Luis Jr. and Carolita Daclan, loving parents who worked through many hardships, were able to raise their nine children successfully while instilling in them core values. Eight out of nine children served full-time missions for The Church of Jesus Christ of Latter-day Saints and the seven who are now married have been sealed in the temple.
Michael Daclan wanted to share a tribute to his parents during this National Family Week in honor of their successfully raising nine children on a very limited income, providing them with education and a strong work ethic and giving them the principles on which to build their lives, remaining close to their Heavenly Father and being true to themselves and their families. The following is his story together with quotes from two of his siblings:
"During my childhood years, Christmas and New Year’s Eve were the days we looked forward to every year. The main reason was the Christmas and New Year's
Eve meal. Life was so difficult; food on the table at any meal was a miracle. As a child I envied other children who could eat food with chicken or pork in it, who could eat spaghetti or have dessert after a meal, because we could only eat those delicious foods during Christmas and New Year's Eve. Usually, when we asked our mother to buy those foods, she would tell us that we would have those on those two special days and that is why those holidays were the days each of us looked forward to every year. We would often imagine what the food would be.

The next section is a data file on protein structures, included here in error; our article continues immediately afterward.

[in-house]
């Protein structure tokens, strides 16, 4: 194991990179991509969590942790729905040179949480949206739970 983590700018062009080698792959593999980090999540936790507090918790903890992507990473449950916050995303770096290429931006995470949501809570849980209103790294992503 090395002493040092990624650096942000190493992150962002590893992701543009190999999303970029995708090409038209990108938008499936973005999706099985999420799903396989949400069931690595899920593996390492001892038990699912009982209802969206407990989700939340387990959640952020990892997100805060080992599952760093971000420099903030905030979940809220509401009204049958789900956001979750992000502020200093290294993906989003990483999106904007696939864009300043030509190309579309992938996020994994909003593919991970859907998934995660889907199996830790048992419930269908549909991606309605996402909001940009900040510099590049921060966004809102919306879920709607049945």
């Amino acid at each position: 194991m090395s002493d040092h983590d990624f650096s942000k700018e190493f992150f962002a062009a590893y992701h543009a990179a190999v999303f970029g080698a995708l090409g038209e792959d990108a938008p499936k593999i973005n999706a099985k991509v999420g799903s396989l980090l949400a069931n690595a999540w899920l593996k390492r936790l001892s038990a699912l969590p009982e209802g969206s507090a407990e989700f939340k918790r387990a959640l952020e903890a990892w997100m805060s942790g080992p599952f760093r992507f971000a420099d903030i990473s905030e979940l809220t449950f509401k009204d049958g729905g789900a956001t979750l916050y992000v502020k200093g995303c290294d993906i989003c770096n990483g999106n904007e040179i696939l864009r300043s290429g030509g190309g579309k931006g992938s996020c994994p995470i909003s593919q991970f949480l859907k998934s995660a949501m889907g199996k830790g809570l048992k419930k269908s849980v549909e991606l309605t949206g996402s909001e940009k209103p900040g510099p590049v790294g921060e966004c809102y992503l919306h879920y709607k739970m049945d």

There was this one Christmas Eve that I will never forget. The morning before Christmas, my mother prepared "champorado,” a kind of porridge made of rice mixed with cocoa powder, for our breakfast. Our mother told us to have a little patience as we were going to have the best food on Christmas Eve.
For our lunch and dinner that day, mother prepared simple food. Finally,Christmas Eve arrived and mother and father placed all the food on the table. We children gathered around the table looking eagerly at all the delicious food placed before our eyes. When 12:00 midnight came, meaning it's already Christmas, we all shouted "Merry Christmas" and then we all bowed our heads as father said the prayer before the meal.
During the prayer we were all holding each of our plates. When my father said “Amen,” and our mother said, “You can now eat,” you can just imagine what the scene was like! We ate as if we had not eaten before; we ate as if there were no tomorrow; our mother ate with us as she was feeding the small ones. We were so happy enjoying the food; we were laughing and joking with each other. Our father was looking at all his children with a smile on his face. I can still feel how happy he was looking at all of us enjoying the food. He made sure that we were all eating and enjoying ourselves. He laughed with us and joked with us.